On Wednesday, a verdict in the trial of the officials and former regime bigwigs alleged to be involved in the February 2–3, 2011 “Battle of the Camel”, one of the bloodiest episodes of the 2011 uprising, were acquitted. The public reaction was fury, partly at the judge who made the ruling but especially at prosecutors for doing such a poor job in preparing the case. The following day, Morsi asked Mahmoud to step down from his position and take the sinecure of a post as Egypt’s ambassador to the Holy See (one of the most prized posts in Egyptian diplomacy, apparently because there’s not too much work and yet you get to live in Rome). Mahmoud refused to step down, on the grounds that the president does not have the authority to sack him — only a judicial institution called the Supreme Judicial Council does. Opposition politicians and many luminaries of the judiciary condemned the move as a brazen attack on the independence of the judiciary — precisely at a time when tensions are already high between the judiciary and the Muslim Brotherhood, over a new judicial reform law and the part of the new constitution that will define the powers of the judiciary. Later, Mahmoud revealed that he has received threatening phone calls from the vice-president and senior Brotherhood figures, including hints that it would be a shame if his life was put in danger by popular fury. The president’s side initially holds its ground, but soon backtracks as the Judges’ Club holds a meeting and comes out saying sacking Mahmoud would be a coup against the independence of the judiciary. Within 48 hours, Morsi and Mahmoud meet, begin to downplay the entire episode as a misunderstanding — that Morsi was just making an innocent proposal, or that his intention was to protect Mahmoud, etc. Judges, in the meantime, say that there will be “no Tantawis in their rank”[1] and even pro-MB legal luminaries like Tarek al-Bishri condemn the whole episode.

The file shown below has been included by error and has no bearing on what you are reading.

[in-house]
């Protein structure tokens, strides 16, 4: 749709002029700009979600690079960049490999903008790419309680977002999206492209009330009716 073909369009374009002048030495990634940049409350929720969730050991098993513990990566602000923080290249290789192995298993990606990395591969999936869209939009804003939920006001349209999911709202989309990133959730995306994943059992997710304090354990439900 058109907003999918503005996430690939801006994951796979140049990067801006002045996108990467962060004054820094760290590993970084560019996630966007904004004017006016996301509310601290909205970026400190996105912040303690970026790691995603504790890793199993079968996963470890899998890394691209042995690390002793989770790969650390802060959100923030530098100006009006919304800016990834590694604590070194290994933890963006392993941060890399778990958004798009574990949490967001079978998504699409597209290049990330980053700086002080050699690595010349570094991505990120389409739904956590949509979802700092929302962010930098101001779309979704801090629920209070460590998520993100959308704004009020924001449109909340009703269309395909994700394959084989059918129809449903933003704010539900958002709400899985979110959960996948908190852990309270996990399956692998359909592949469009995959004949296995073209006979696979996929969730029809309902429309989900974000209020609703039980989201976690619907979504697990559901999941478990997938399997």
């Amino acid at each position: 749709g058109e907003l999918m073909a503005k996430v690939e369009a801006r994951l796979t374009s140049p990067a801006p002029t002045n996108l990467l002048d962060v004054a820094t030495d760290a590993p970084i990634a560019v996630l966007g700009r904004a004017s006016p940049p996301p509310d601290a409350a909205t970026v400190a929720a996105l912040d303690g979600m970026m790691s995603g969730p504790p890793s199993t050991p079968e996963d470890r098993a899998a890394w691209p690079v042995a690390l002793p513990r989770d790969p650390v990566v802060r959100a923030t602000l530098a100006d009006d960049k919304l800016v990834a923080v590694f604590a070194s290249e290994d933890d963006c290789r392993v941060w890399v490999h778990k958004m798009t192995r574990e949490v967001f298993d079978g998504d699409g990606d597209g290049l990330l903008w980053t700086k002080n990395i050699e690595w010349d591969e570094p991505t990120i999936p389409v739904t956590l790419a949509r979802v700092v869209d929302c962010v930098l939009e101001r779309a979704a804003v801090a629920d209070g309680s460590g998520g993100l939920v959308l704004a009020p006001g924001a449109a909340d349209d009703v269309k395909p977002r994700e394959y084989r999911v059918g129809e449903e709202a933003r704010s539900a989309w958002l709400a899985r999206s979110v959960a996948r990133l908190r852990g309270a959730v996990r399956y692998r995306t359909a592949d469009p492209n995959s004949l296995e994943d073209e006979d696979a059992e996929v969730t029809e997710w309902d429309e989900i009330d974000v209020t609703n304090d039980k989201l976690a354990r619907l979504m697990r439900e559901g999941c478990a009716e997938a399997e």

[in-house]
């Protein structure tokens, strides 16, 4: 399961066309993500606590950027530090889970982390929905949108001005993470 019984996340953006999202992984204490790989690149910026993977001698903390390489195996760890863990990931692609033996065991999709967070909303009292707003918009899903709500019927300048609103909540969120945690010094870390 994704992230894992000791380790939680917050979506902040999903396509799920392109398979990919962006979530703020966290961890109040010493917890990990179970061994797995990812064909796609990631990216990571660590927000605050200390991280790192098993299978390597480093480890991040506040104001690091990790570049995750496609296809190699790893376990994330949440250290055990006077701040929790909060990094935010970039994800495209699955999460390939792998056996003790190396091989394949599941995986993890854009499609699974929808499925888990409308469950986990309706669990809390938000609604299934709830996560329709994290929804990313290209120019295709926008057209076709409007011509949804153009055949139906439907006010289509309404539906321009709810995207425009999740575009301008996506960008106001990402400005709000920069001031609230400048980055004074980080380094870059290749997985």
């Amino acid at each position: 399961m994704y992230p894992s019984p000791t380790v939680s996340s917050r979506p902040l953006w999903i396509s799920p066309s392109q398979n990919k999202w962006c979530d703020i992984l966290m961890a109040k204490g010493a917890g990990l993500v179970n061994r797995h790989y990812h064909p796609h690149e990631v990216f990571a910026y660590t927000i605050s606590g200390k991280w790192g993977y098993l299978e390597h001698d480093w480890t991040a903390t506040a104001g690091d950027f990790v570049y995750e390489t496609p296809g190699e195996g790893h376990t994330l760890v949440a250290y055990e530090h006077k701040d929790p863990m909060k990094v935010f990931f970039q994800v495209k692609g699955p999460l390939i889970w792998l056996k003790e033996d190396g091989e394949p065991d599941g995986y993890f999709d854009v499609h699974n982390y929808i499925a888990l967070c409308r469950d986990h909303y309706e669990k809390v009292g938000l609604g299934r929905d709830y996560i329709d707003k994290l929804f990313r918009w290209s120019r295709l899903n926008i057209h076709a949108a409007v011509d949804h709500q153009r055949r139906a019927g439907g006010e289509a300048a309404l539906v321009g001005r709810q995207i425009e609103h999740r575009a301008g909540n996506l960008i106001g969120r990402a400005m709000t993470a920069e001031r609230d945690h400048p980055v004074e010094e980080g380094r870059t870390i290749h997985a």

The irony in all this is that sacking Mahmoud was a demand of revolutionary groups since just after Mubarak’s fall. But, either because Morsi did it in apparent contravention to the laws and traditions of the Egyptian judiciary (exactly how that is the case still escapes me, but I’m sure Nathan Brown will explain it all), or because it was seen as intolerable executive encroachment, it could not fly. Perhaps, overall, it was because this did seem like a brazen, over-confident attempt to leverage an unpopular verdict to get a man who, in recent months, had allowed many cases against the Muslim Brothers’ political interest (some of them absurd or frivolous, such as the case to judge on whether the Brotherhood is legal — does it matter when it party is definitely legal?) to get to court. And to send a message of toughness to the judiciary. On Mahmoud’s side, it appears what initially was an easy way to get out at a time when he has multiple cases against him and risked to face the revolutionary music became unfeasible when it became the center of attention. Quietly going to Rome is one thing, doing so in this manner is another. His calculus must have been that taking such an offer would be tantamount to an admission of guilt.